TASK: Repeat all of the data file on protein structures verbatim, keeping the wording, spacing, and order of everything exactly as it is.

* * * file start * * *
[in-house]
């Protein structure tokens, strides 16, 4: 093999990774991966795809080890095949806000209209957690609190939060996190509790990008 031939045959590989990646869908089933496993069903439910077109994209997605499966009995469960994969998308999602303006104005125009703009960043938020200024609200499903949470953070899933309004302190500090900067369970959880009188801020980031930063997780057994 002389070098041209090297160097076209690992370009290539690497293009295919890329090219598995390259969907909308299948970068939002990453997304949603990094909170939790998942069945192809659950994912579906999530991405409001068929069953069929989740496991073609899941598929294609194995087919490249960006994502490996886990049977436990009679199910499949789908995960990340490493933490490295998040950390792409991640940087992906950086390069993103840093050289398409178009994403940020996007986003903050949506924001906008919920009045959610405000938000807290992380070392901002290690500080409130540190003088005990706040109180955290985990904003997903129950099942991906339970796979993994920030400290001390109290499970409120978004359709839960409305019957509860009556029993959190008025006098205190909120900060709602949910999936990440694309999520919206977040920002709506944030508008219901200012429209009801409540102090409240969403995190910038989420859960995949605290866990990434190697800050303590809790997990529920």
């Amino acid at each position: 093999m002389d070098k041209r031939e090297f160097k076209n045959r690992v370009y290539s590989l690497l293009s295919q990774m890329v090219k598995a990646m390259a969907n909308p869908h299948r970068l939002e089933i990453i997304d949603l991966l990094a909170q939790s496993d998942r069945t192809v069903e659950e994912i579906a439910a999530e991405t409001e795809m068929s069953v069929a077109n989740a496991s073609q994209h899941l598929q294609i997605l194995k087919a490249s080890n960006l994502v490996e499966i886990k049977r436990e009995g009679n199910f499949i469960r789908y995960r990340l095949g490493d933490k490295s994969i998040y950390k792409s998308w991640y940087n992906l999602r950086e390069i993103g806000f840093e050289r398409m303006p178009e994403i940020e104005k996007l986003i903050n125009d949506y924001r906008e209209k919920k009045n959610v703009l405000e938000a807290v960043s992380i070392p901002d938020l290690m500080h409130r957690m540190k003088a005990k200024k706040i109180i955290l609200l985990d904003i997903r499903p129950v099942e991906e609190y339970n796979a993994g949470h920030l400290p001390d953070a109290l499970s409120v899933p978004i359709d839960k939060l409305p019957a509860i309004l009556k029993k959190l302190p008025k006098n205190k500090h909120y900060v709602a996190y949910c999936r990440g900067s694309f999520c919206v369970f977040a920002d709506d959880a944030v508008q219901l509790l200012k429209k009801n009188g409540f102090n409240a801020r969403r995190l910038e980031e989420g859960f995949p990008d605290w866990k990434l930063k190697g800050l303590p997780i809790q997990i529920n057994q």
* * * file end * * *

[in-house]
């Protein structure tokens, strides 16, 4: 093999990774991966795809080890095949806000209209957690609190939060996190509790990008 031939045959590989990646869908089933496993069903439910077109994209997605499966009995469960994969998308999602303006104005125009703009960043938020200024609200499903949470953070899933309004302190500090900067369970959880009188801020980031930063997780057994 002389070098041209090297160097076209690992370009290539690497293009295919890329090219598995390259969907909308299948970068939002990453997304949603990094909170939790998942069945192809659950994912579906999530991405409001068929069953069929989740496991073609899941598929294609194995087919490249960006994502490996886990049977436990009679199910499949789908995960990340490493933490490295998040950390792409991640940087992906950086390069993103840093050289398409178009994403940020996007986003903050949506924001906008919920009045959610405000938000807290992380070392901002290690500080409130540190003088005990706040109180955290985990904003997903129950099942991906339970796979993994920030400290001390109290499970409120978004359709839960409305019957509860009556029993959190008025006098205190909120900060709602949910999936990440694309999520919206977040920002709506944030508008219901200012429209009801409540102090409240969403995190910038989420859960995949605290866990990434190697800050303590809790997990529920």
């Amino acid at each position: 093999m002389d070098k041209r031939e090297f160097k076209n045959r690992v370009y290539s590989l690497l293009s295919q990774m890329v090219k598995a990646m390259a969907n909308p869908h299948r970068l939002e089933i990453i997304d949603l991966l990094a909170q939790s496993d998942r069945t192809v069903e659950e994912i579906a439910a999530e991405t409001e795809m068929s069953v069929a077109n989740a496991s073609q994209h899941l598929q294609i997605l194995k087919a490249s080890n960006l994502v490996e499966i886990k049977r436990e009995g009679n199910f499949i469960r789908y995960r990340l095949g490493d933490k490295s994969i998040y950390k792409s998308w991640y940087n992906l999602r950086e390069i993103g806000f840093e050289r398409m303006p178009e994403i940020e104005k996007l986003i903050n125009d949506y924001r906008e209209k919920k009045n959610v703009l405000e938000a807290v960043s992380i070392p901002d938020l290690m500080h409130r957690m540190k003088a005990k200024k706040i109180i955290l609200l985990d904003i997903r499903p129950v099942e991906e609190y339970n796979a993994g949470h920030l400290p001390d953070a109290l499970s409120v899933p978004i359709d839960k939060l409305p019957a509860i309004l009556k029993k959190l302190p008025k006098n205190k500090h909120y900060v709602a996190y949910c999936r990440g900067s694309f999520c919206v369970f977040a920002d709506d959880a944030v508008q219901l509790l200012k429209k009801n009188g409540f102090n409240a801020r969403r995190l910038e980031e989420g859960f995949p990008d605290w866990k990434l930063k190697g800050l303590p997780i809790q997990i529920n057994q």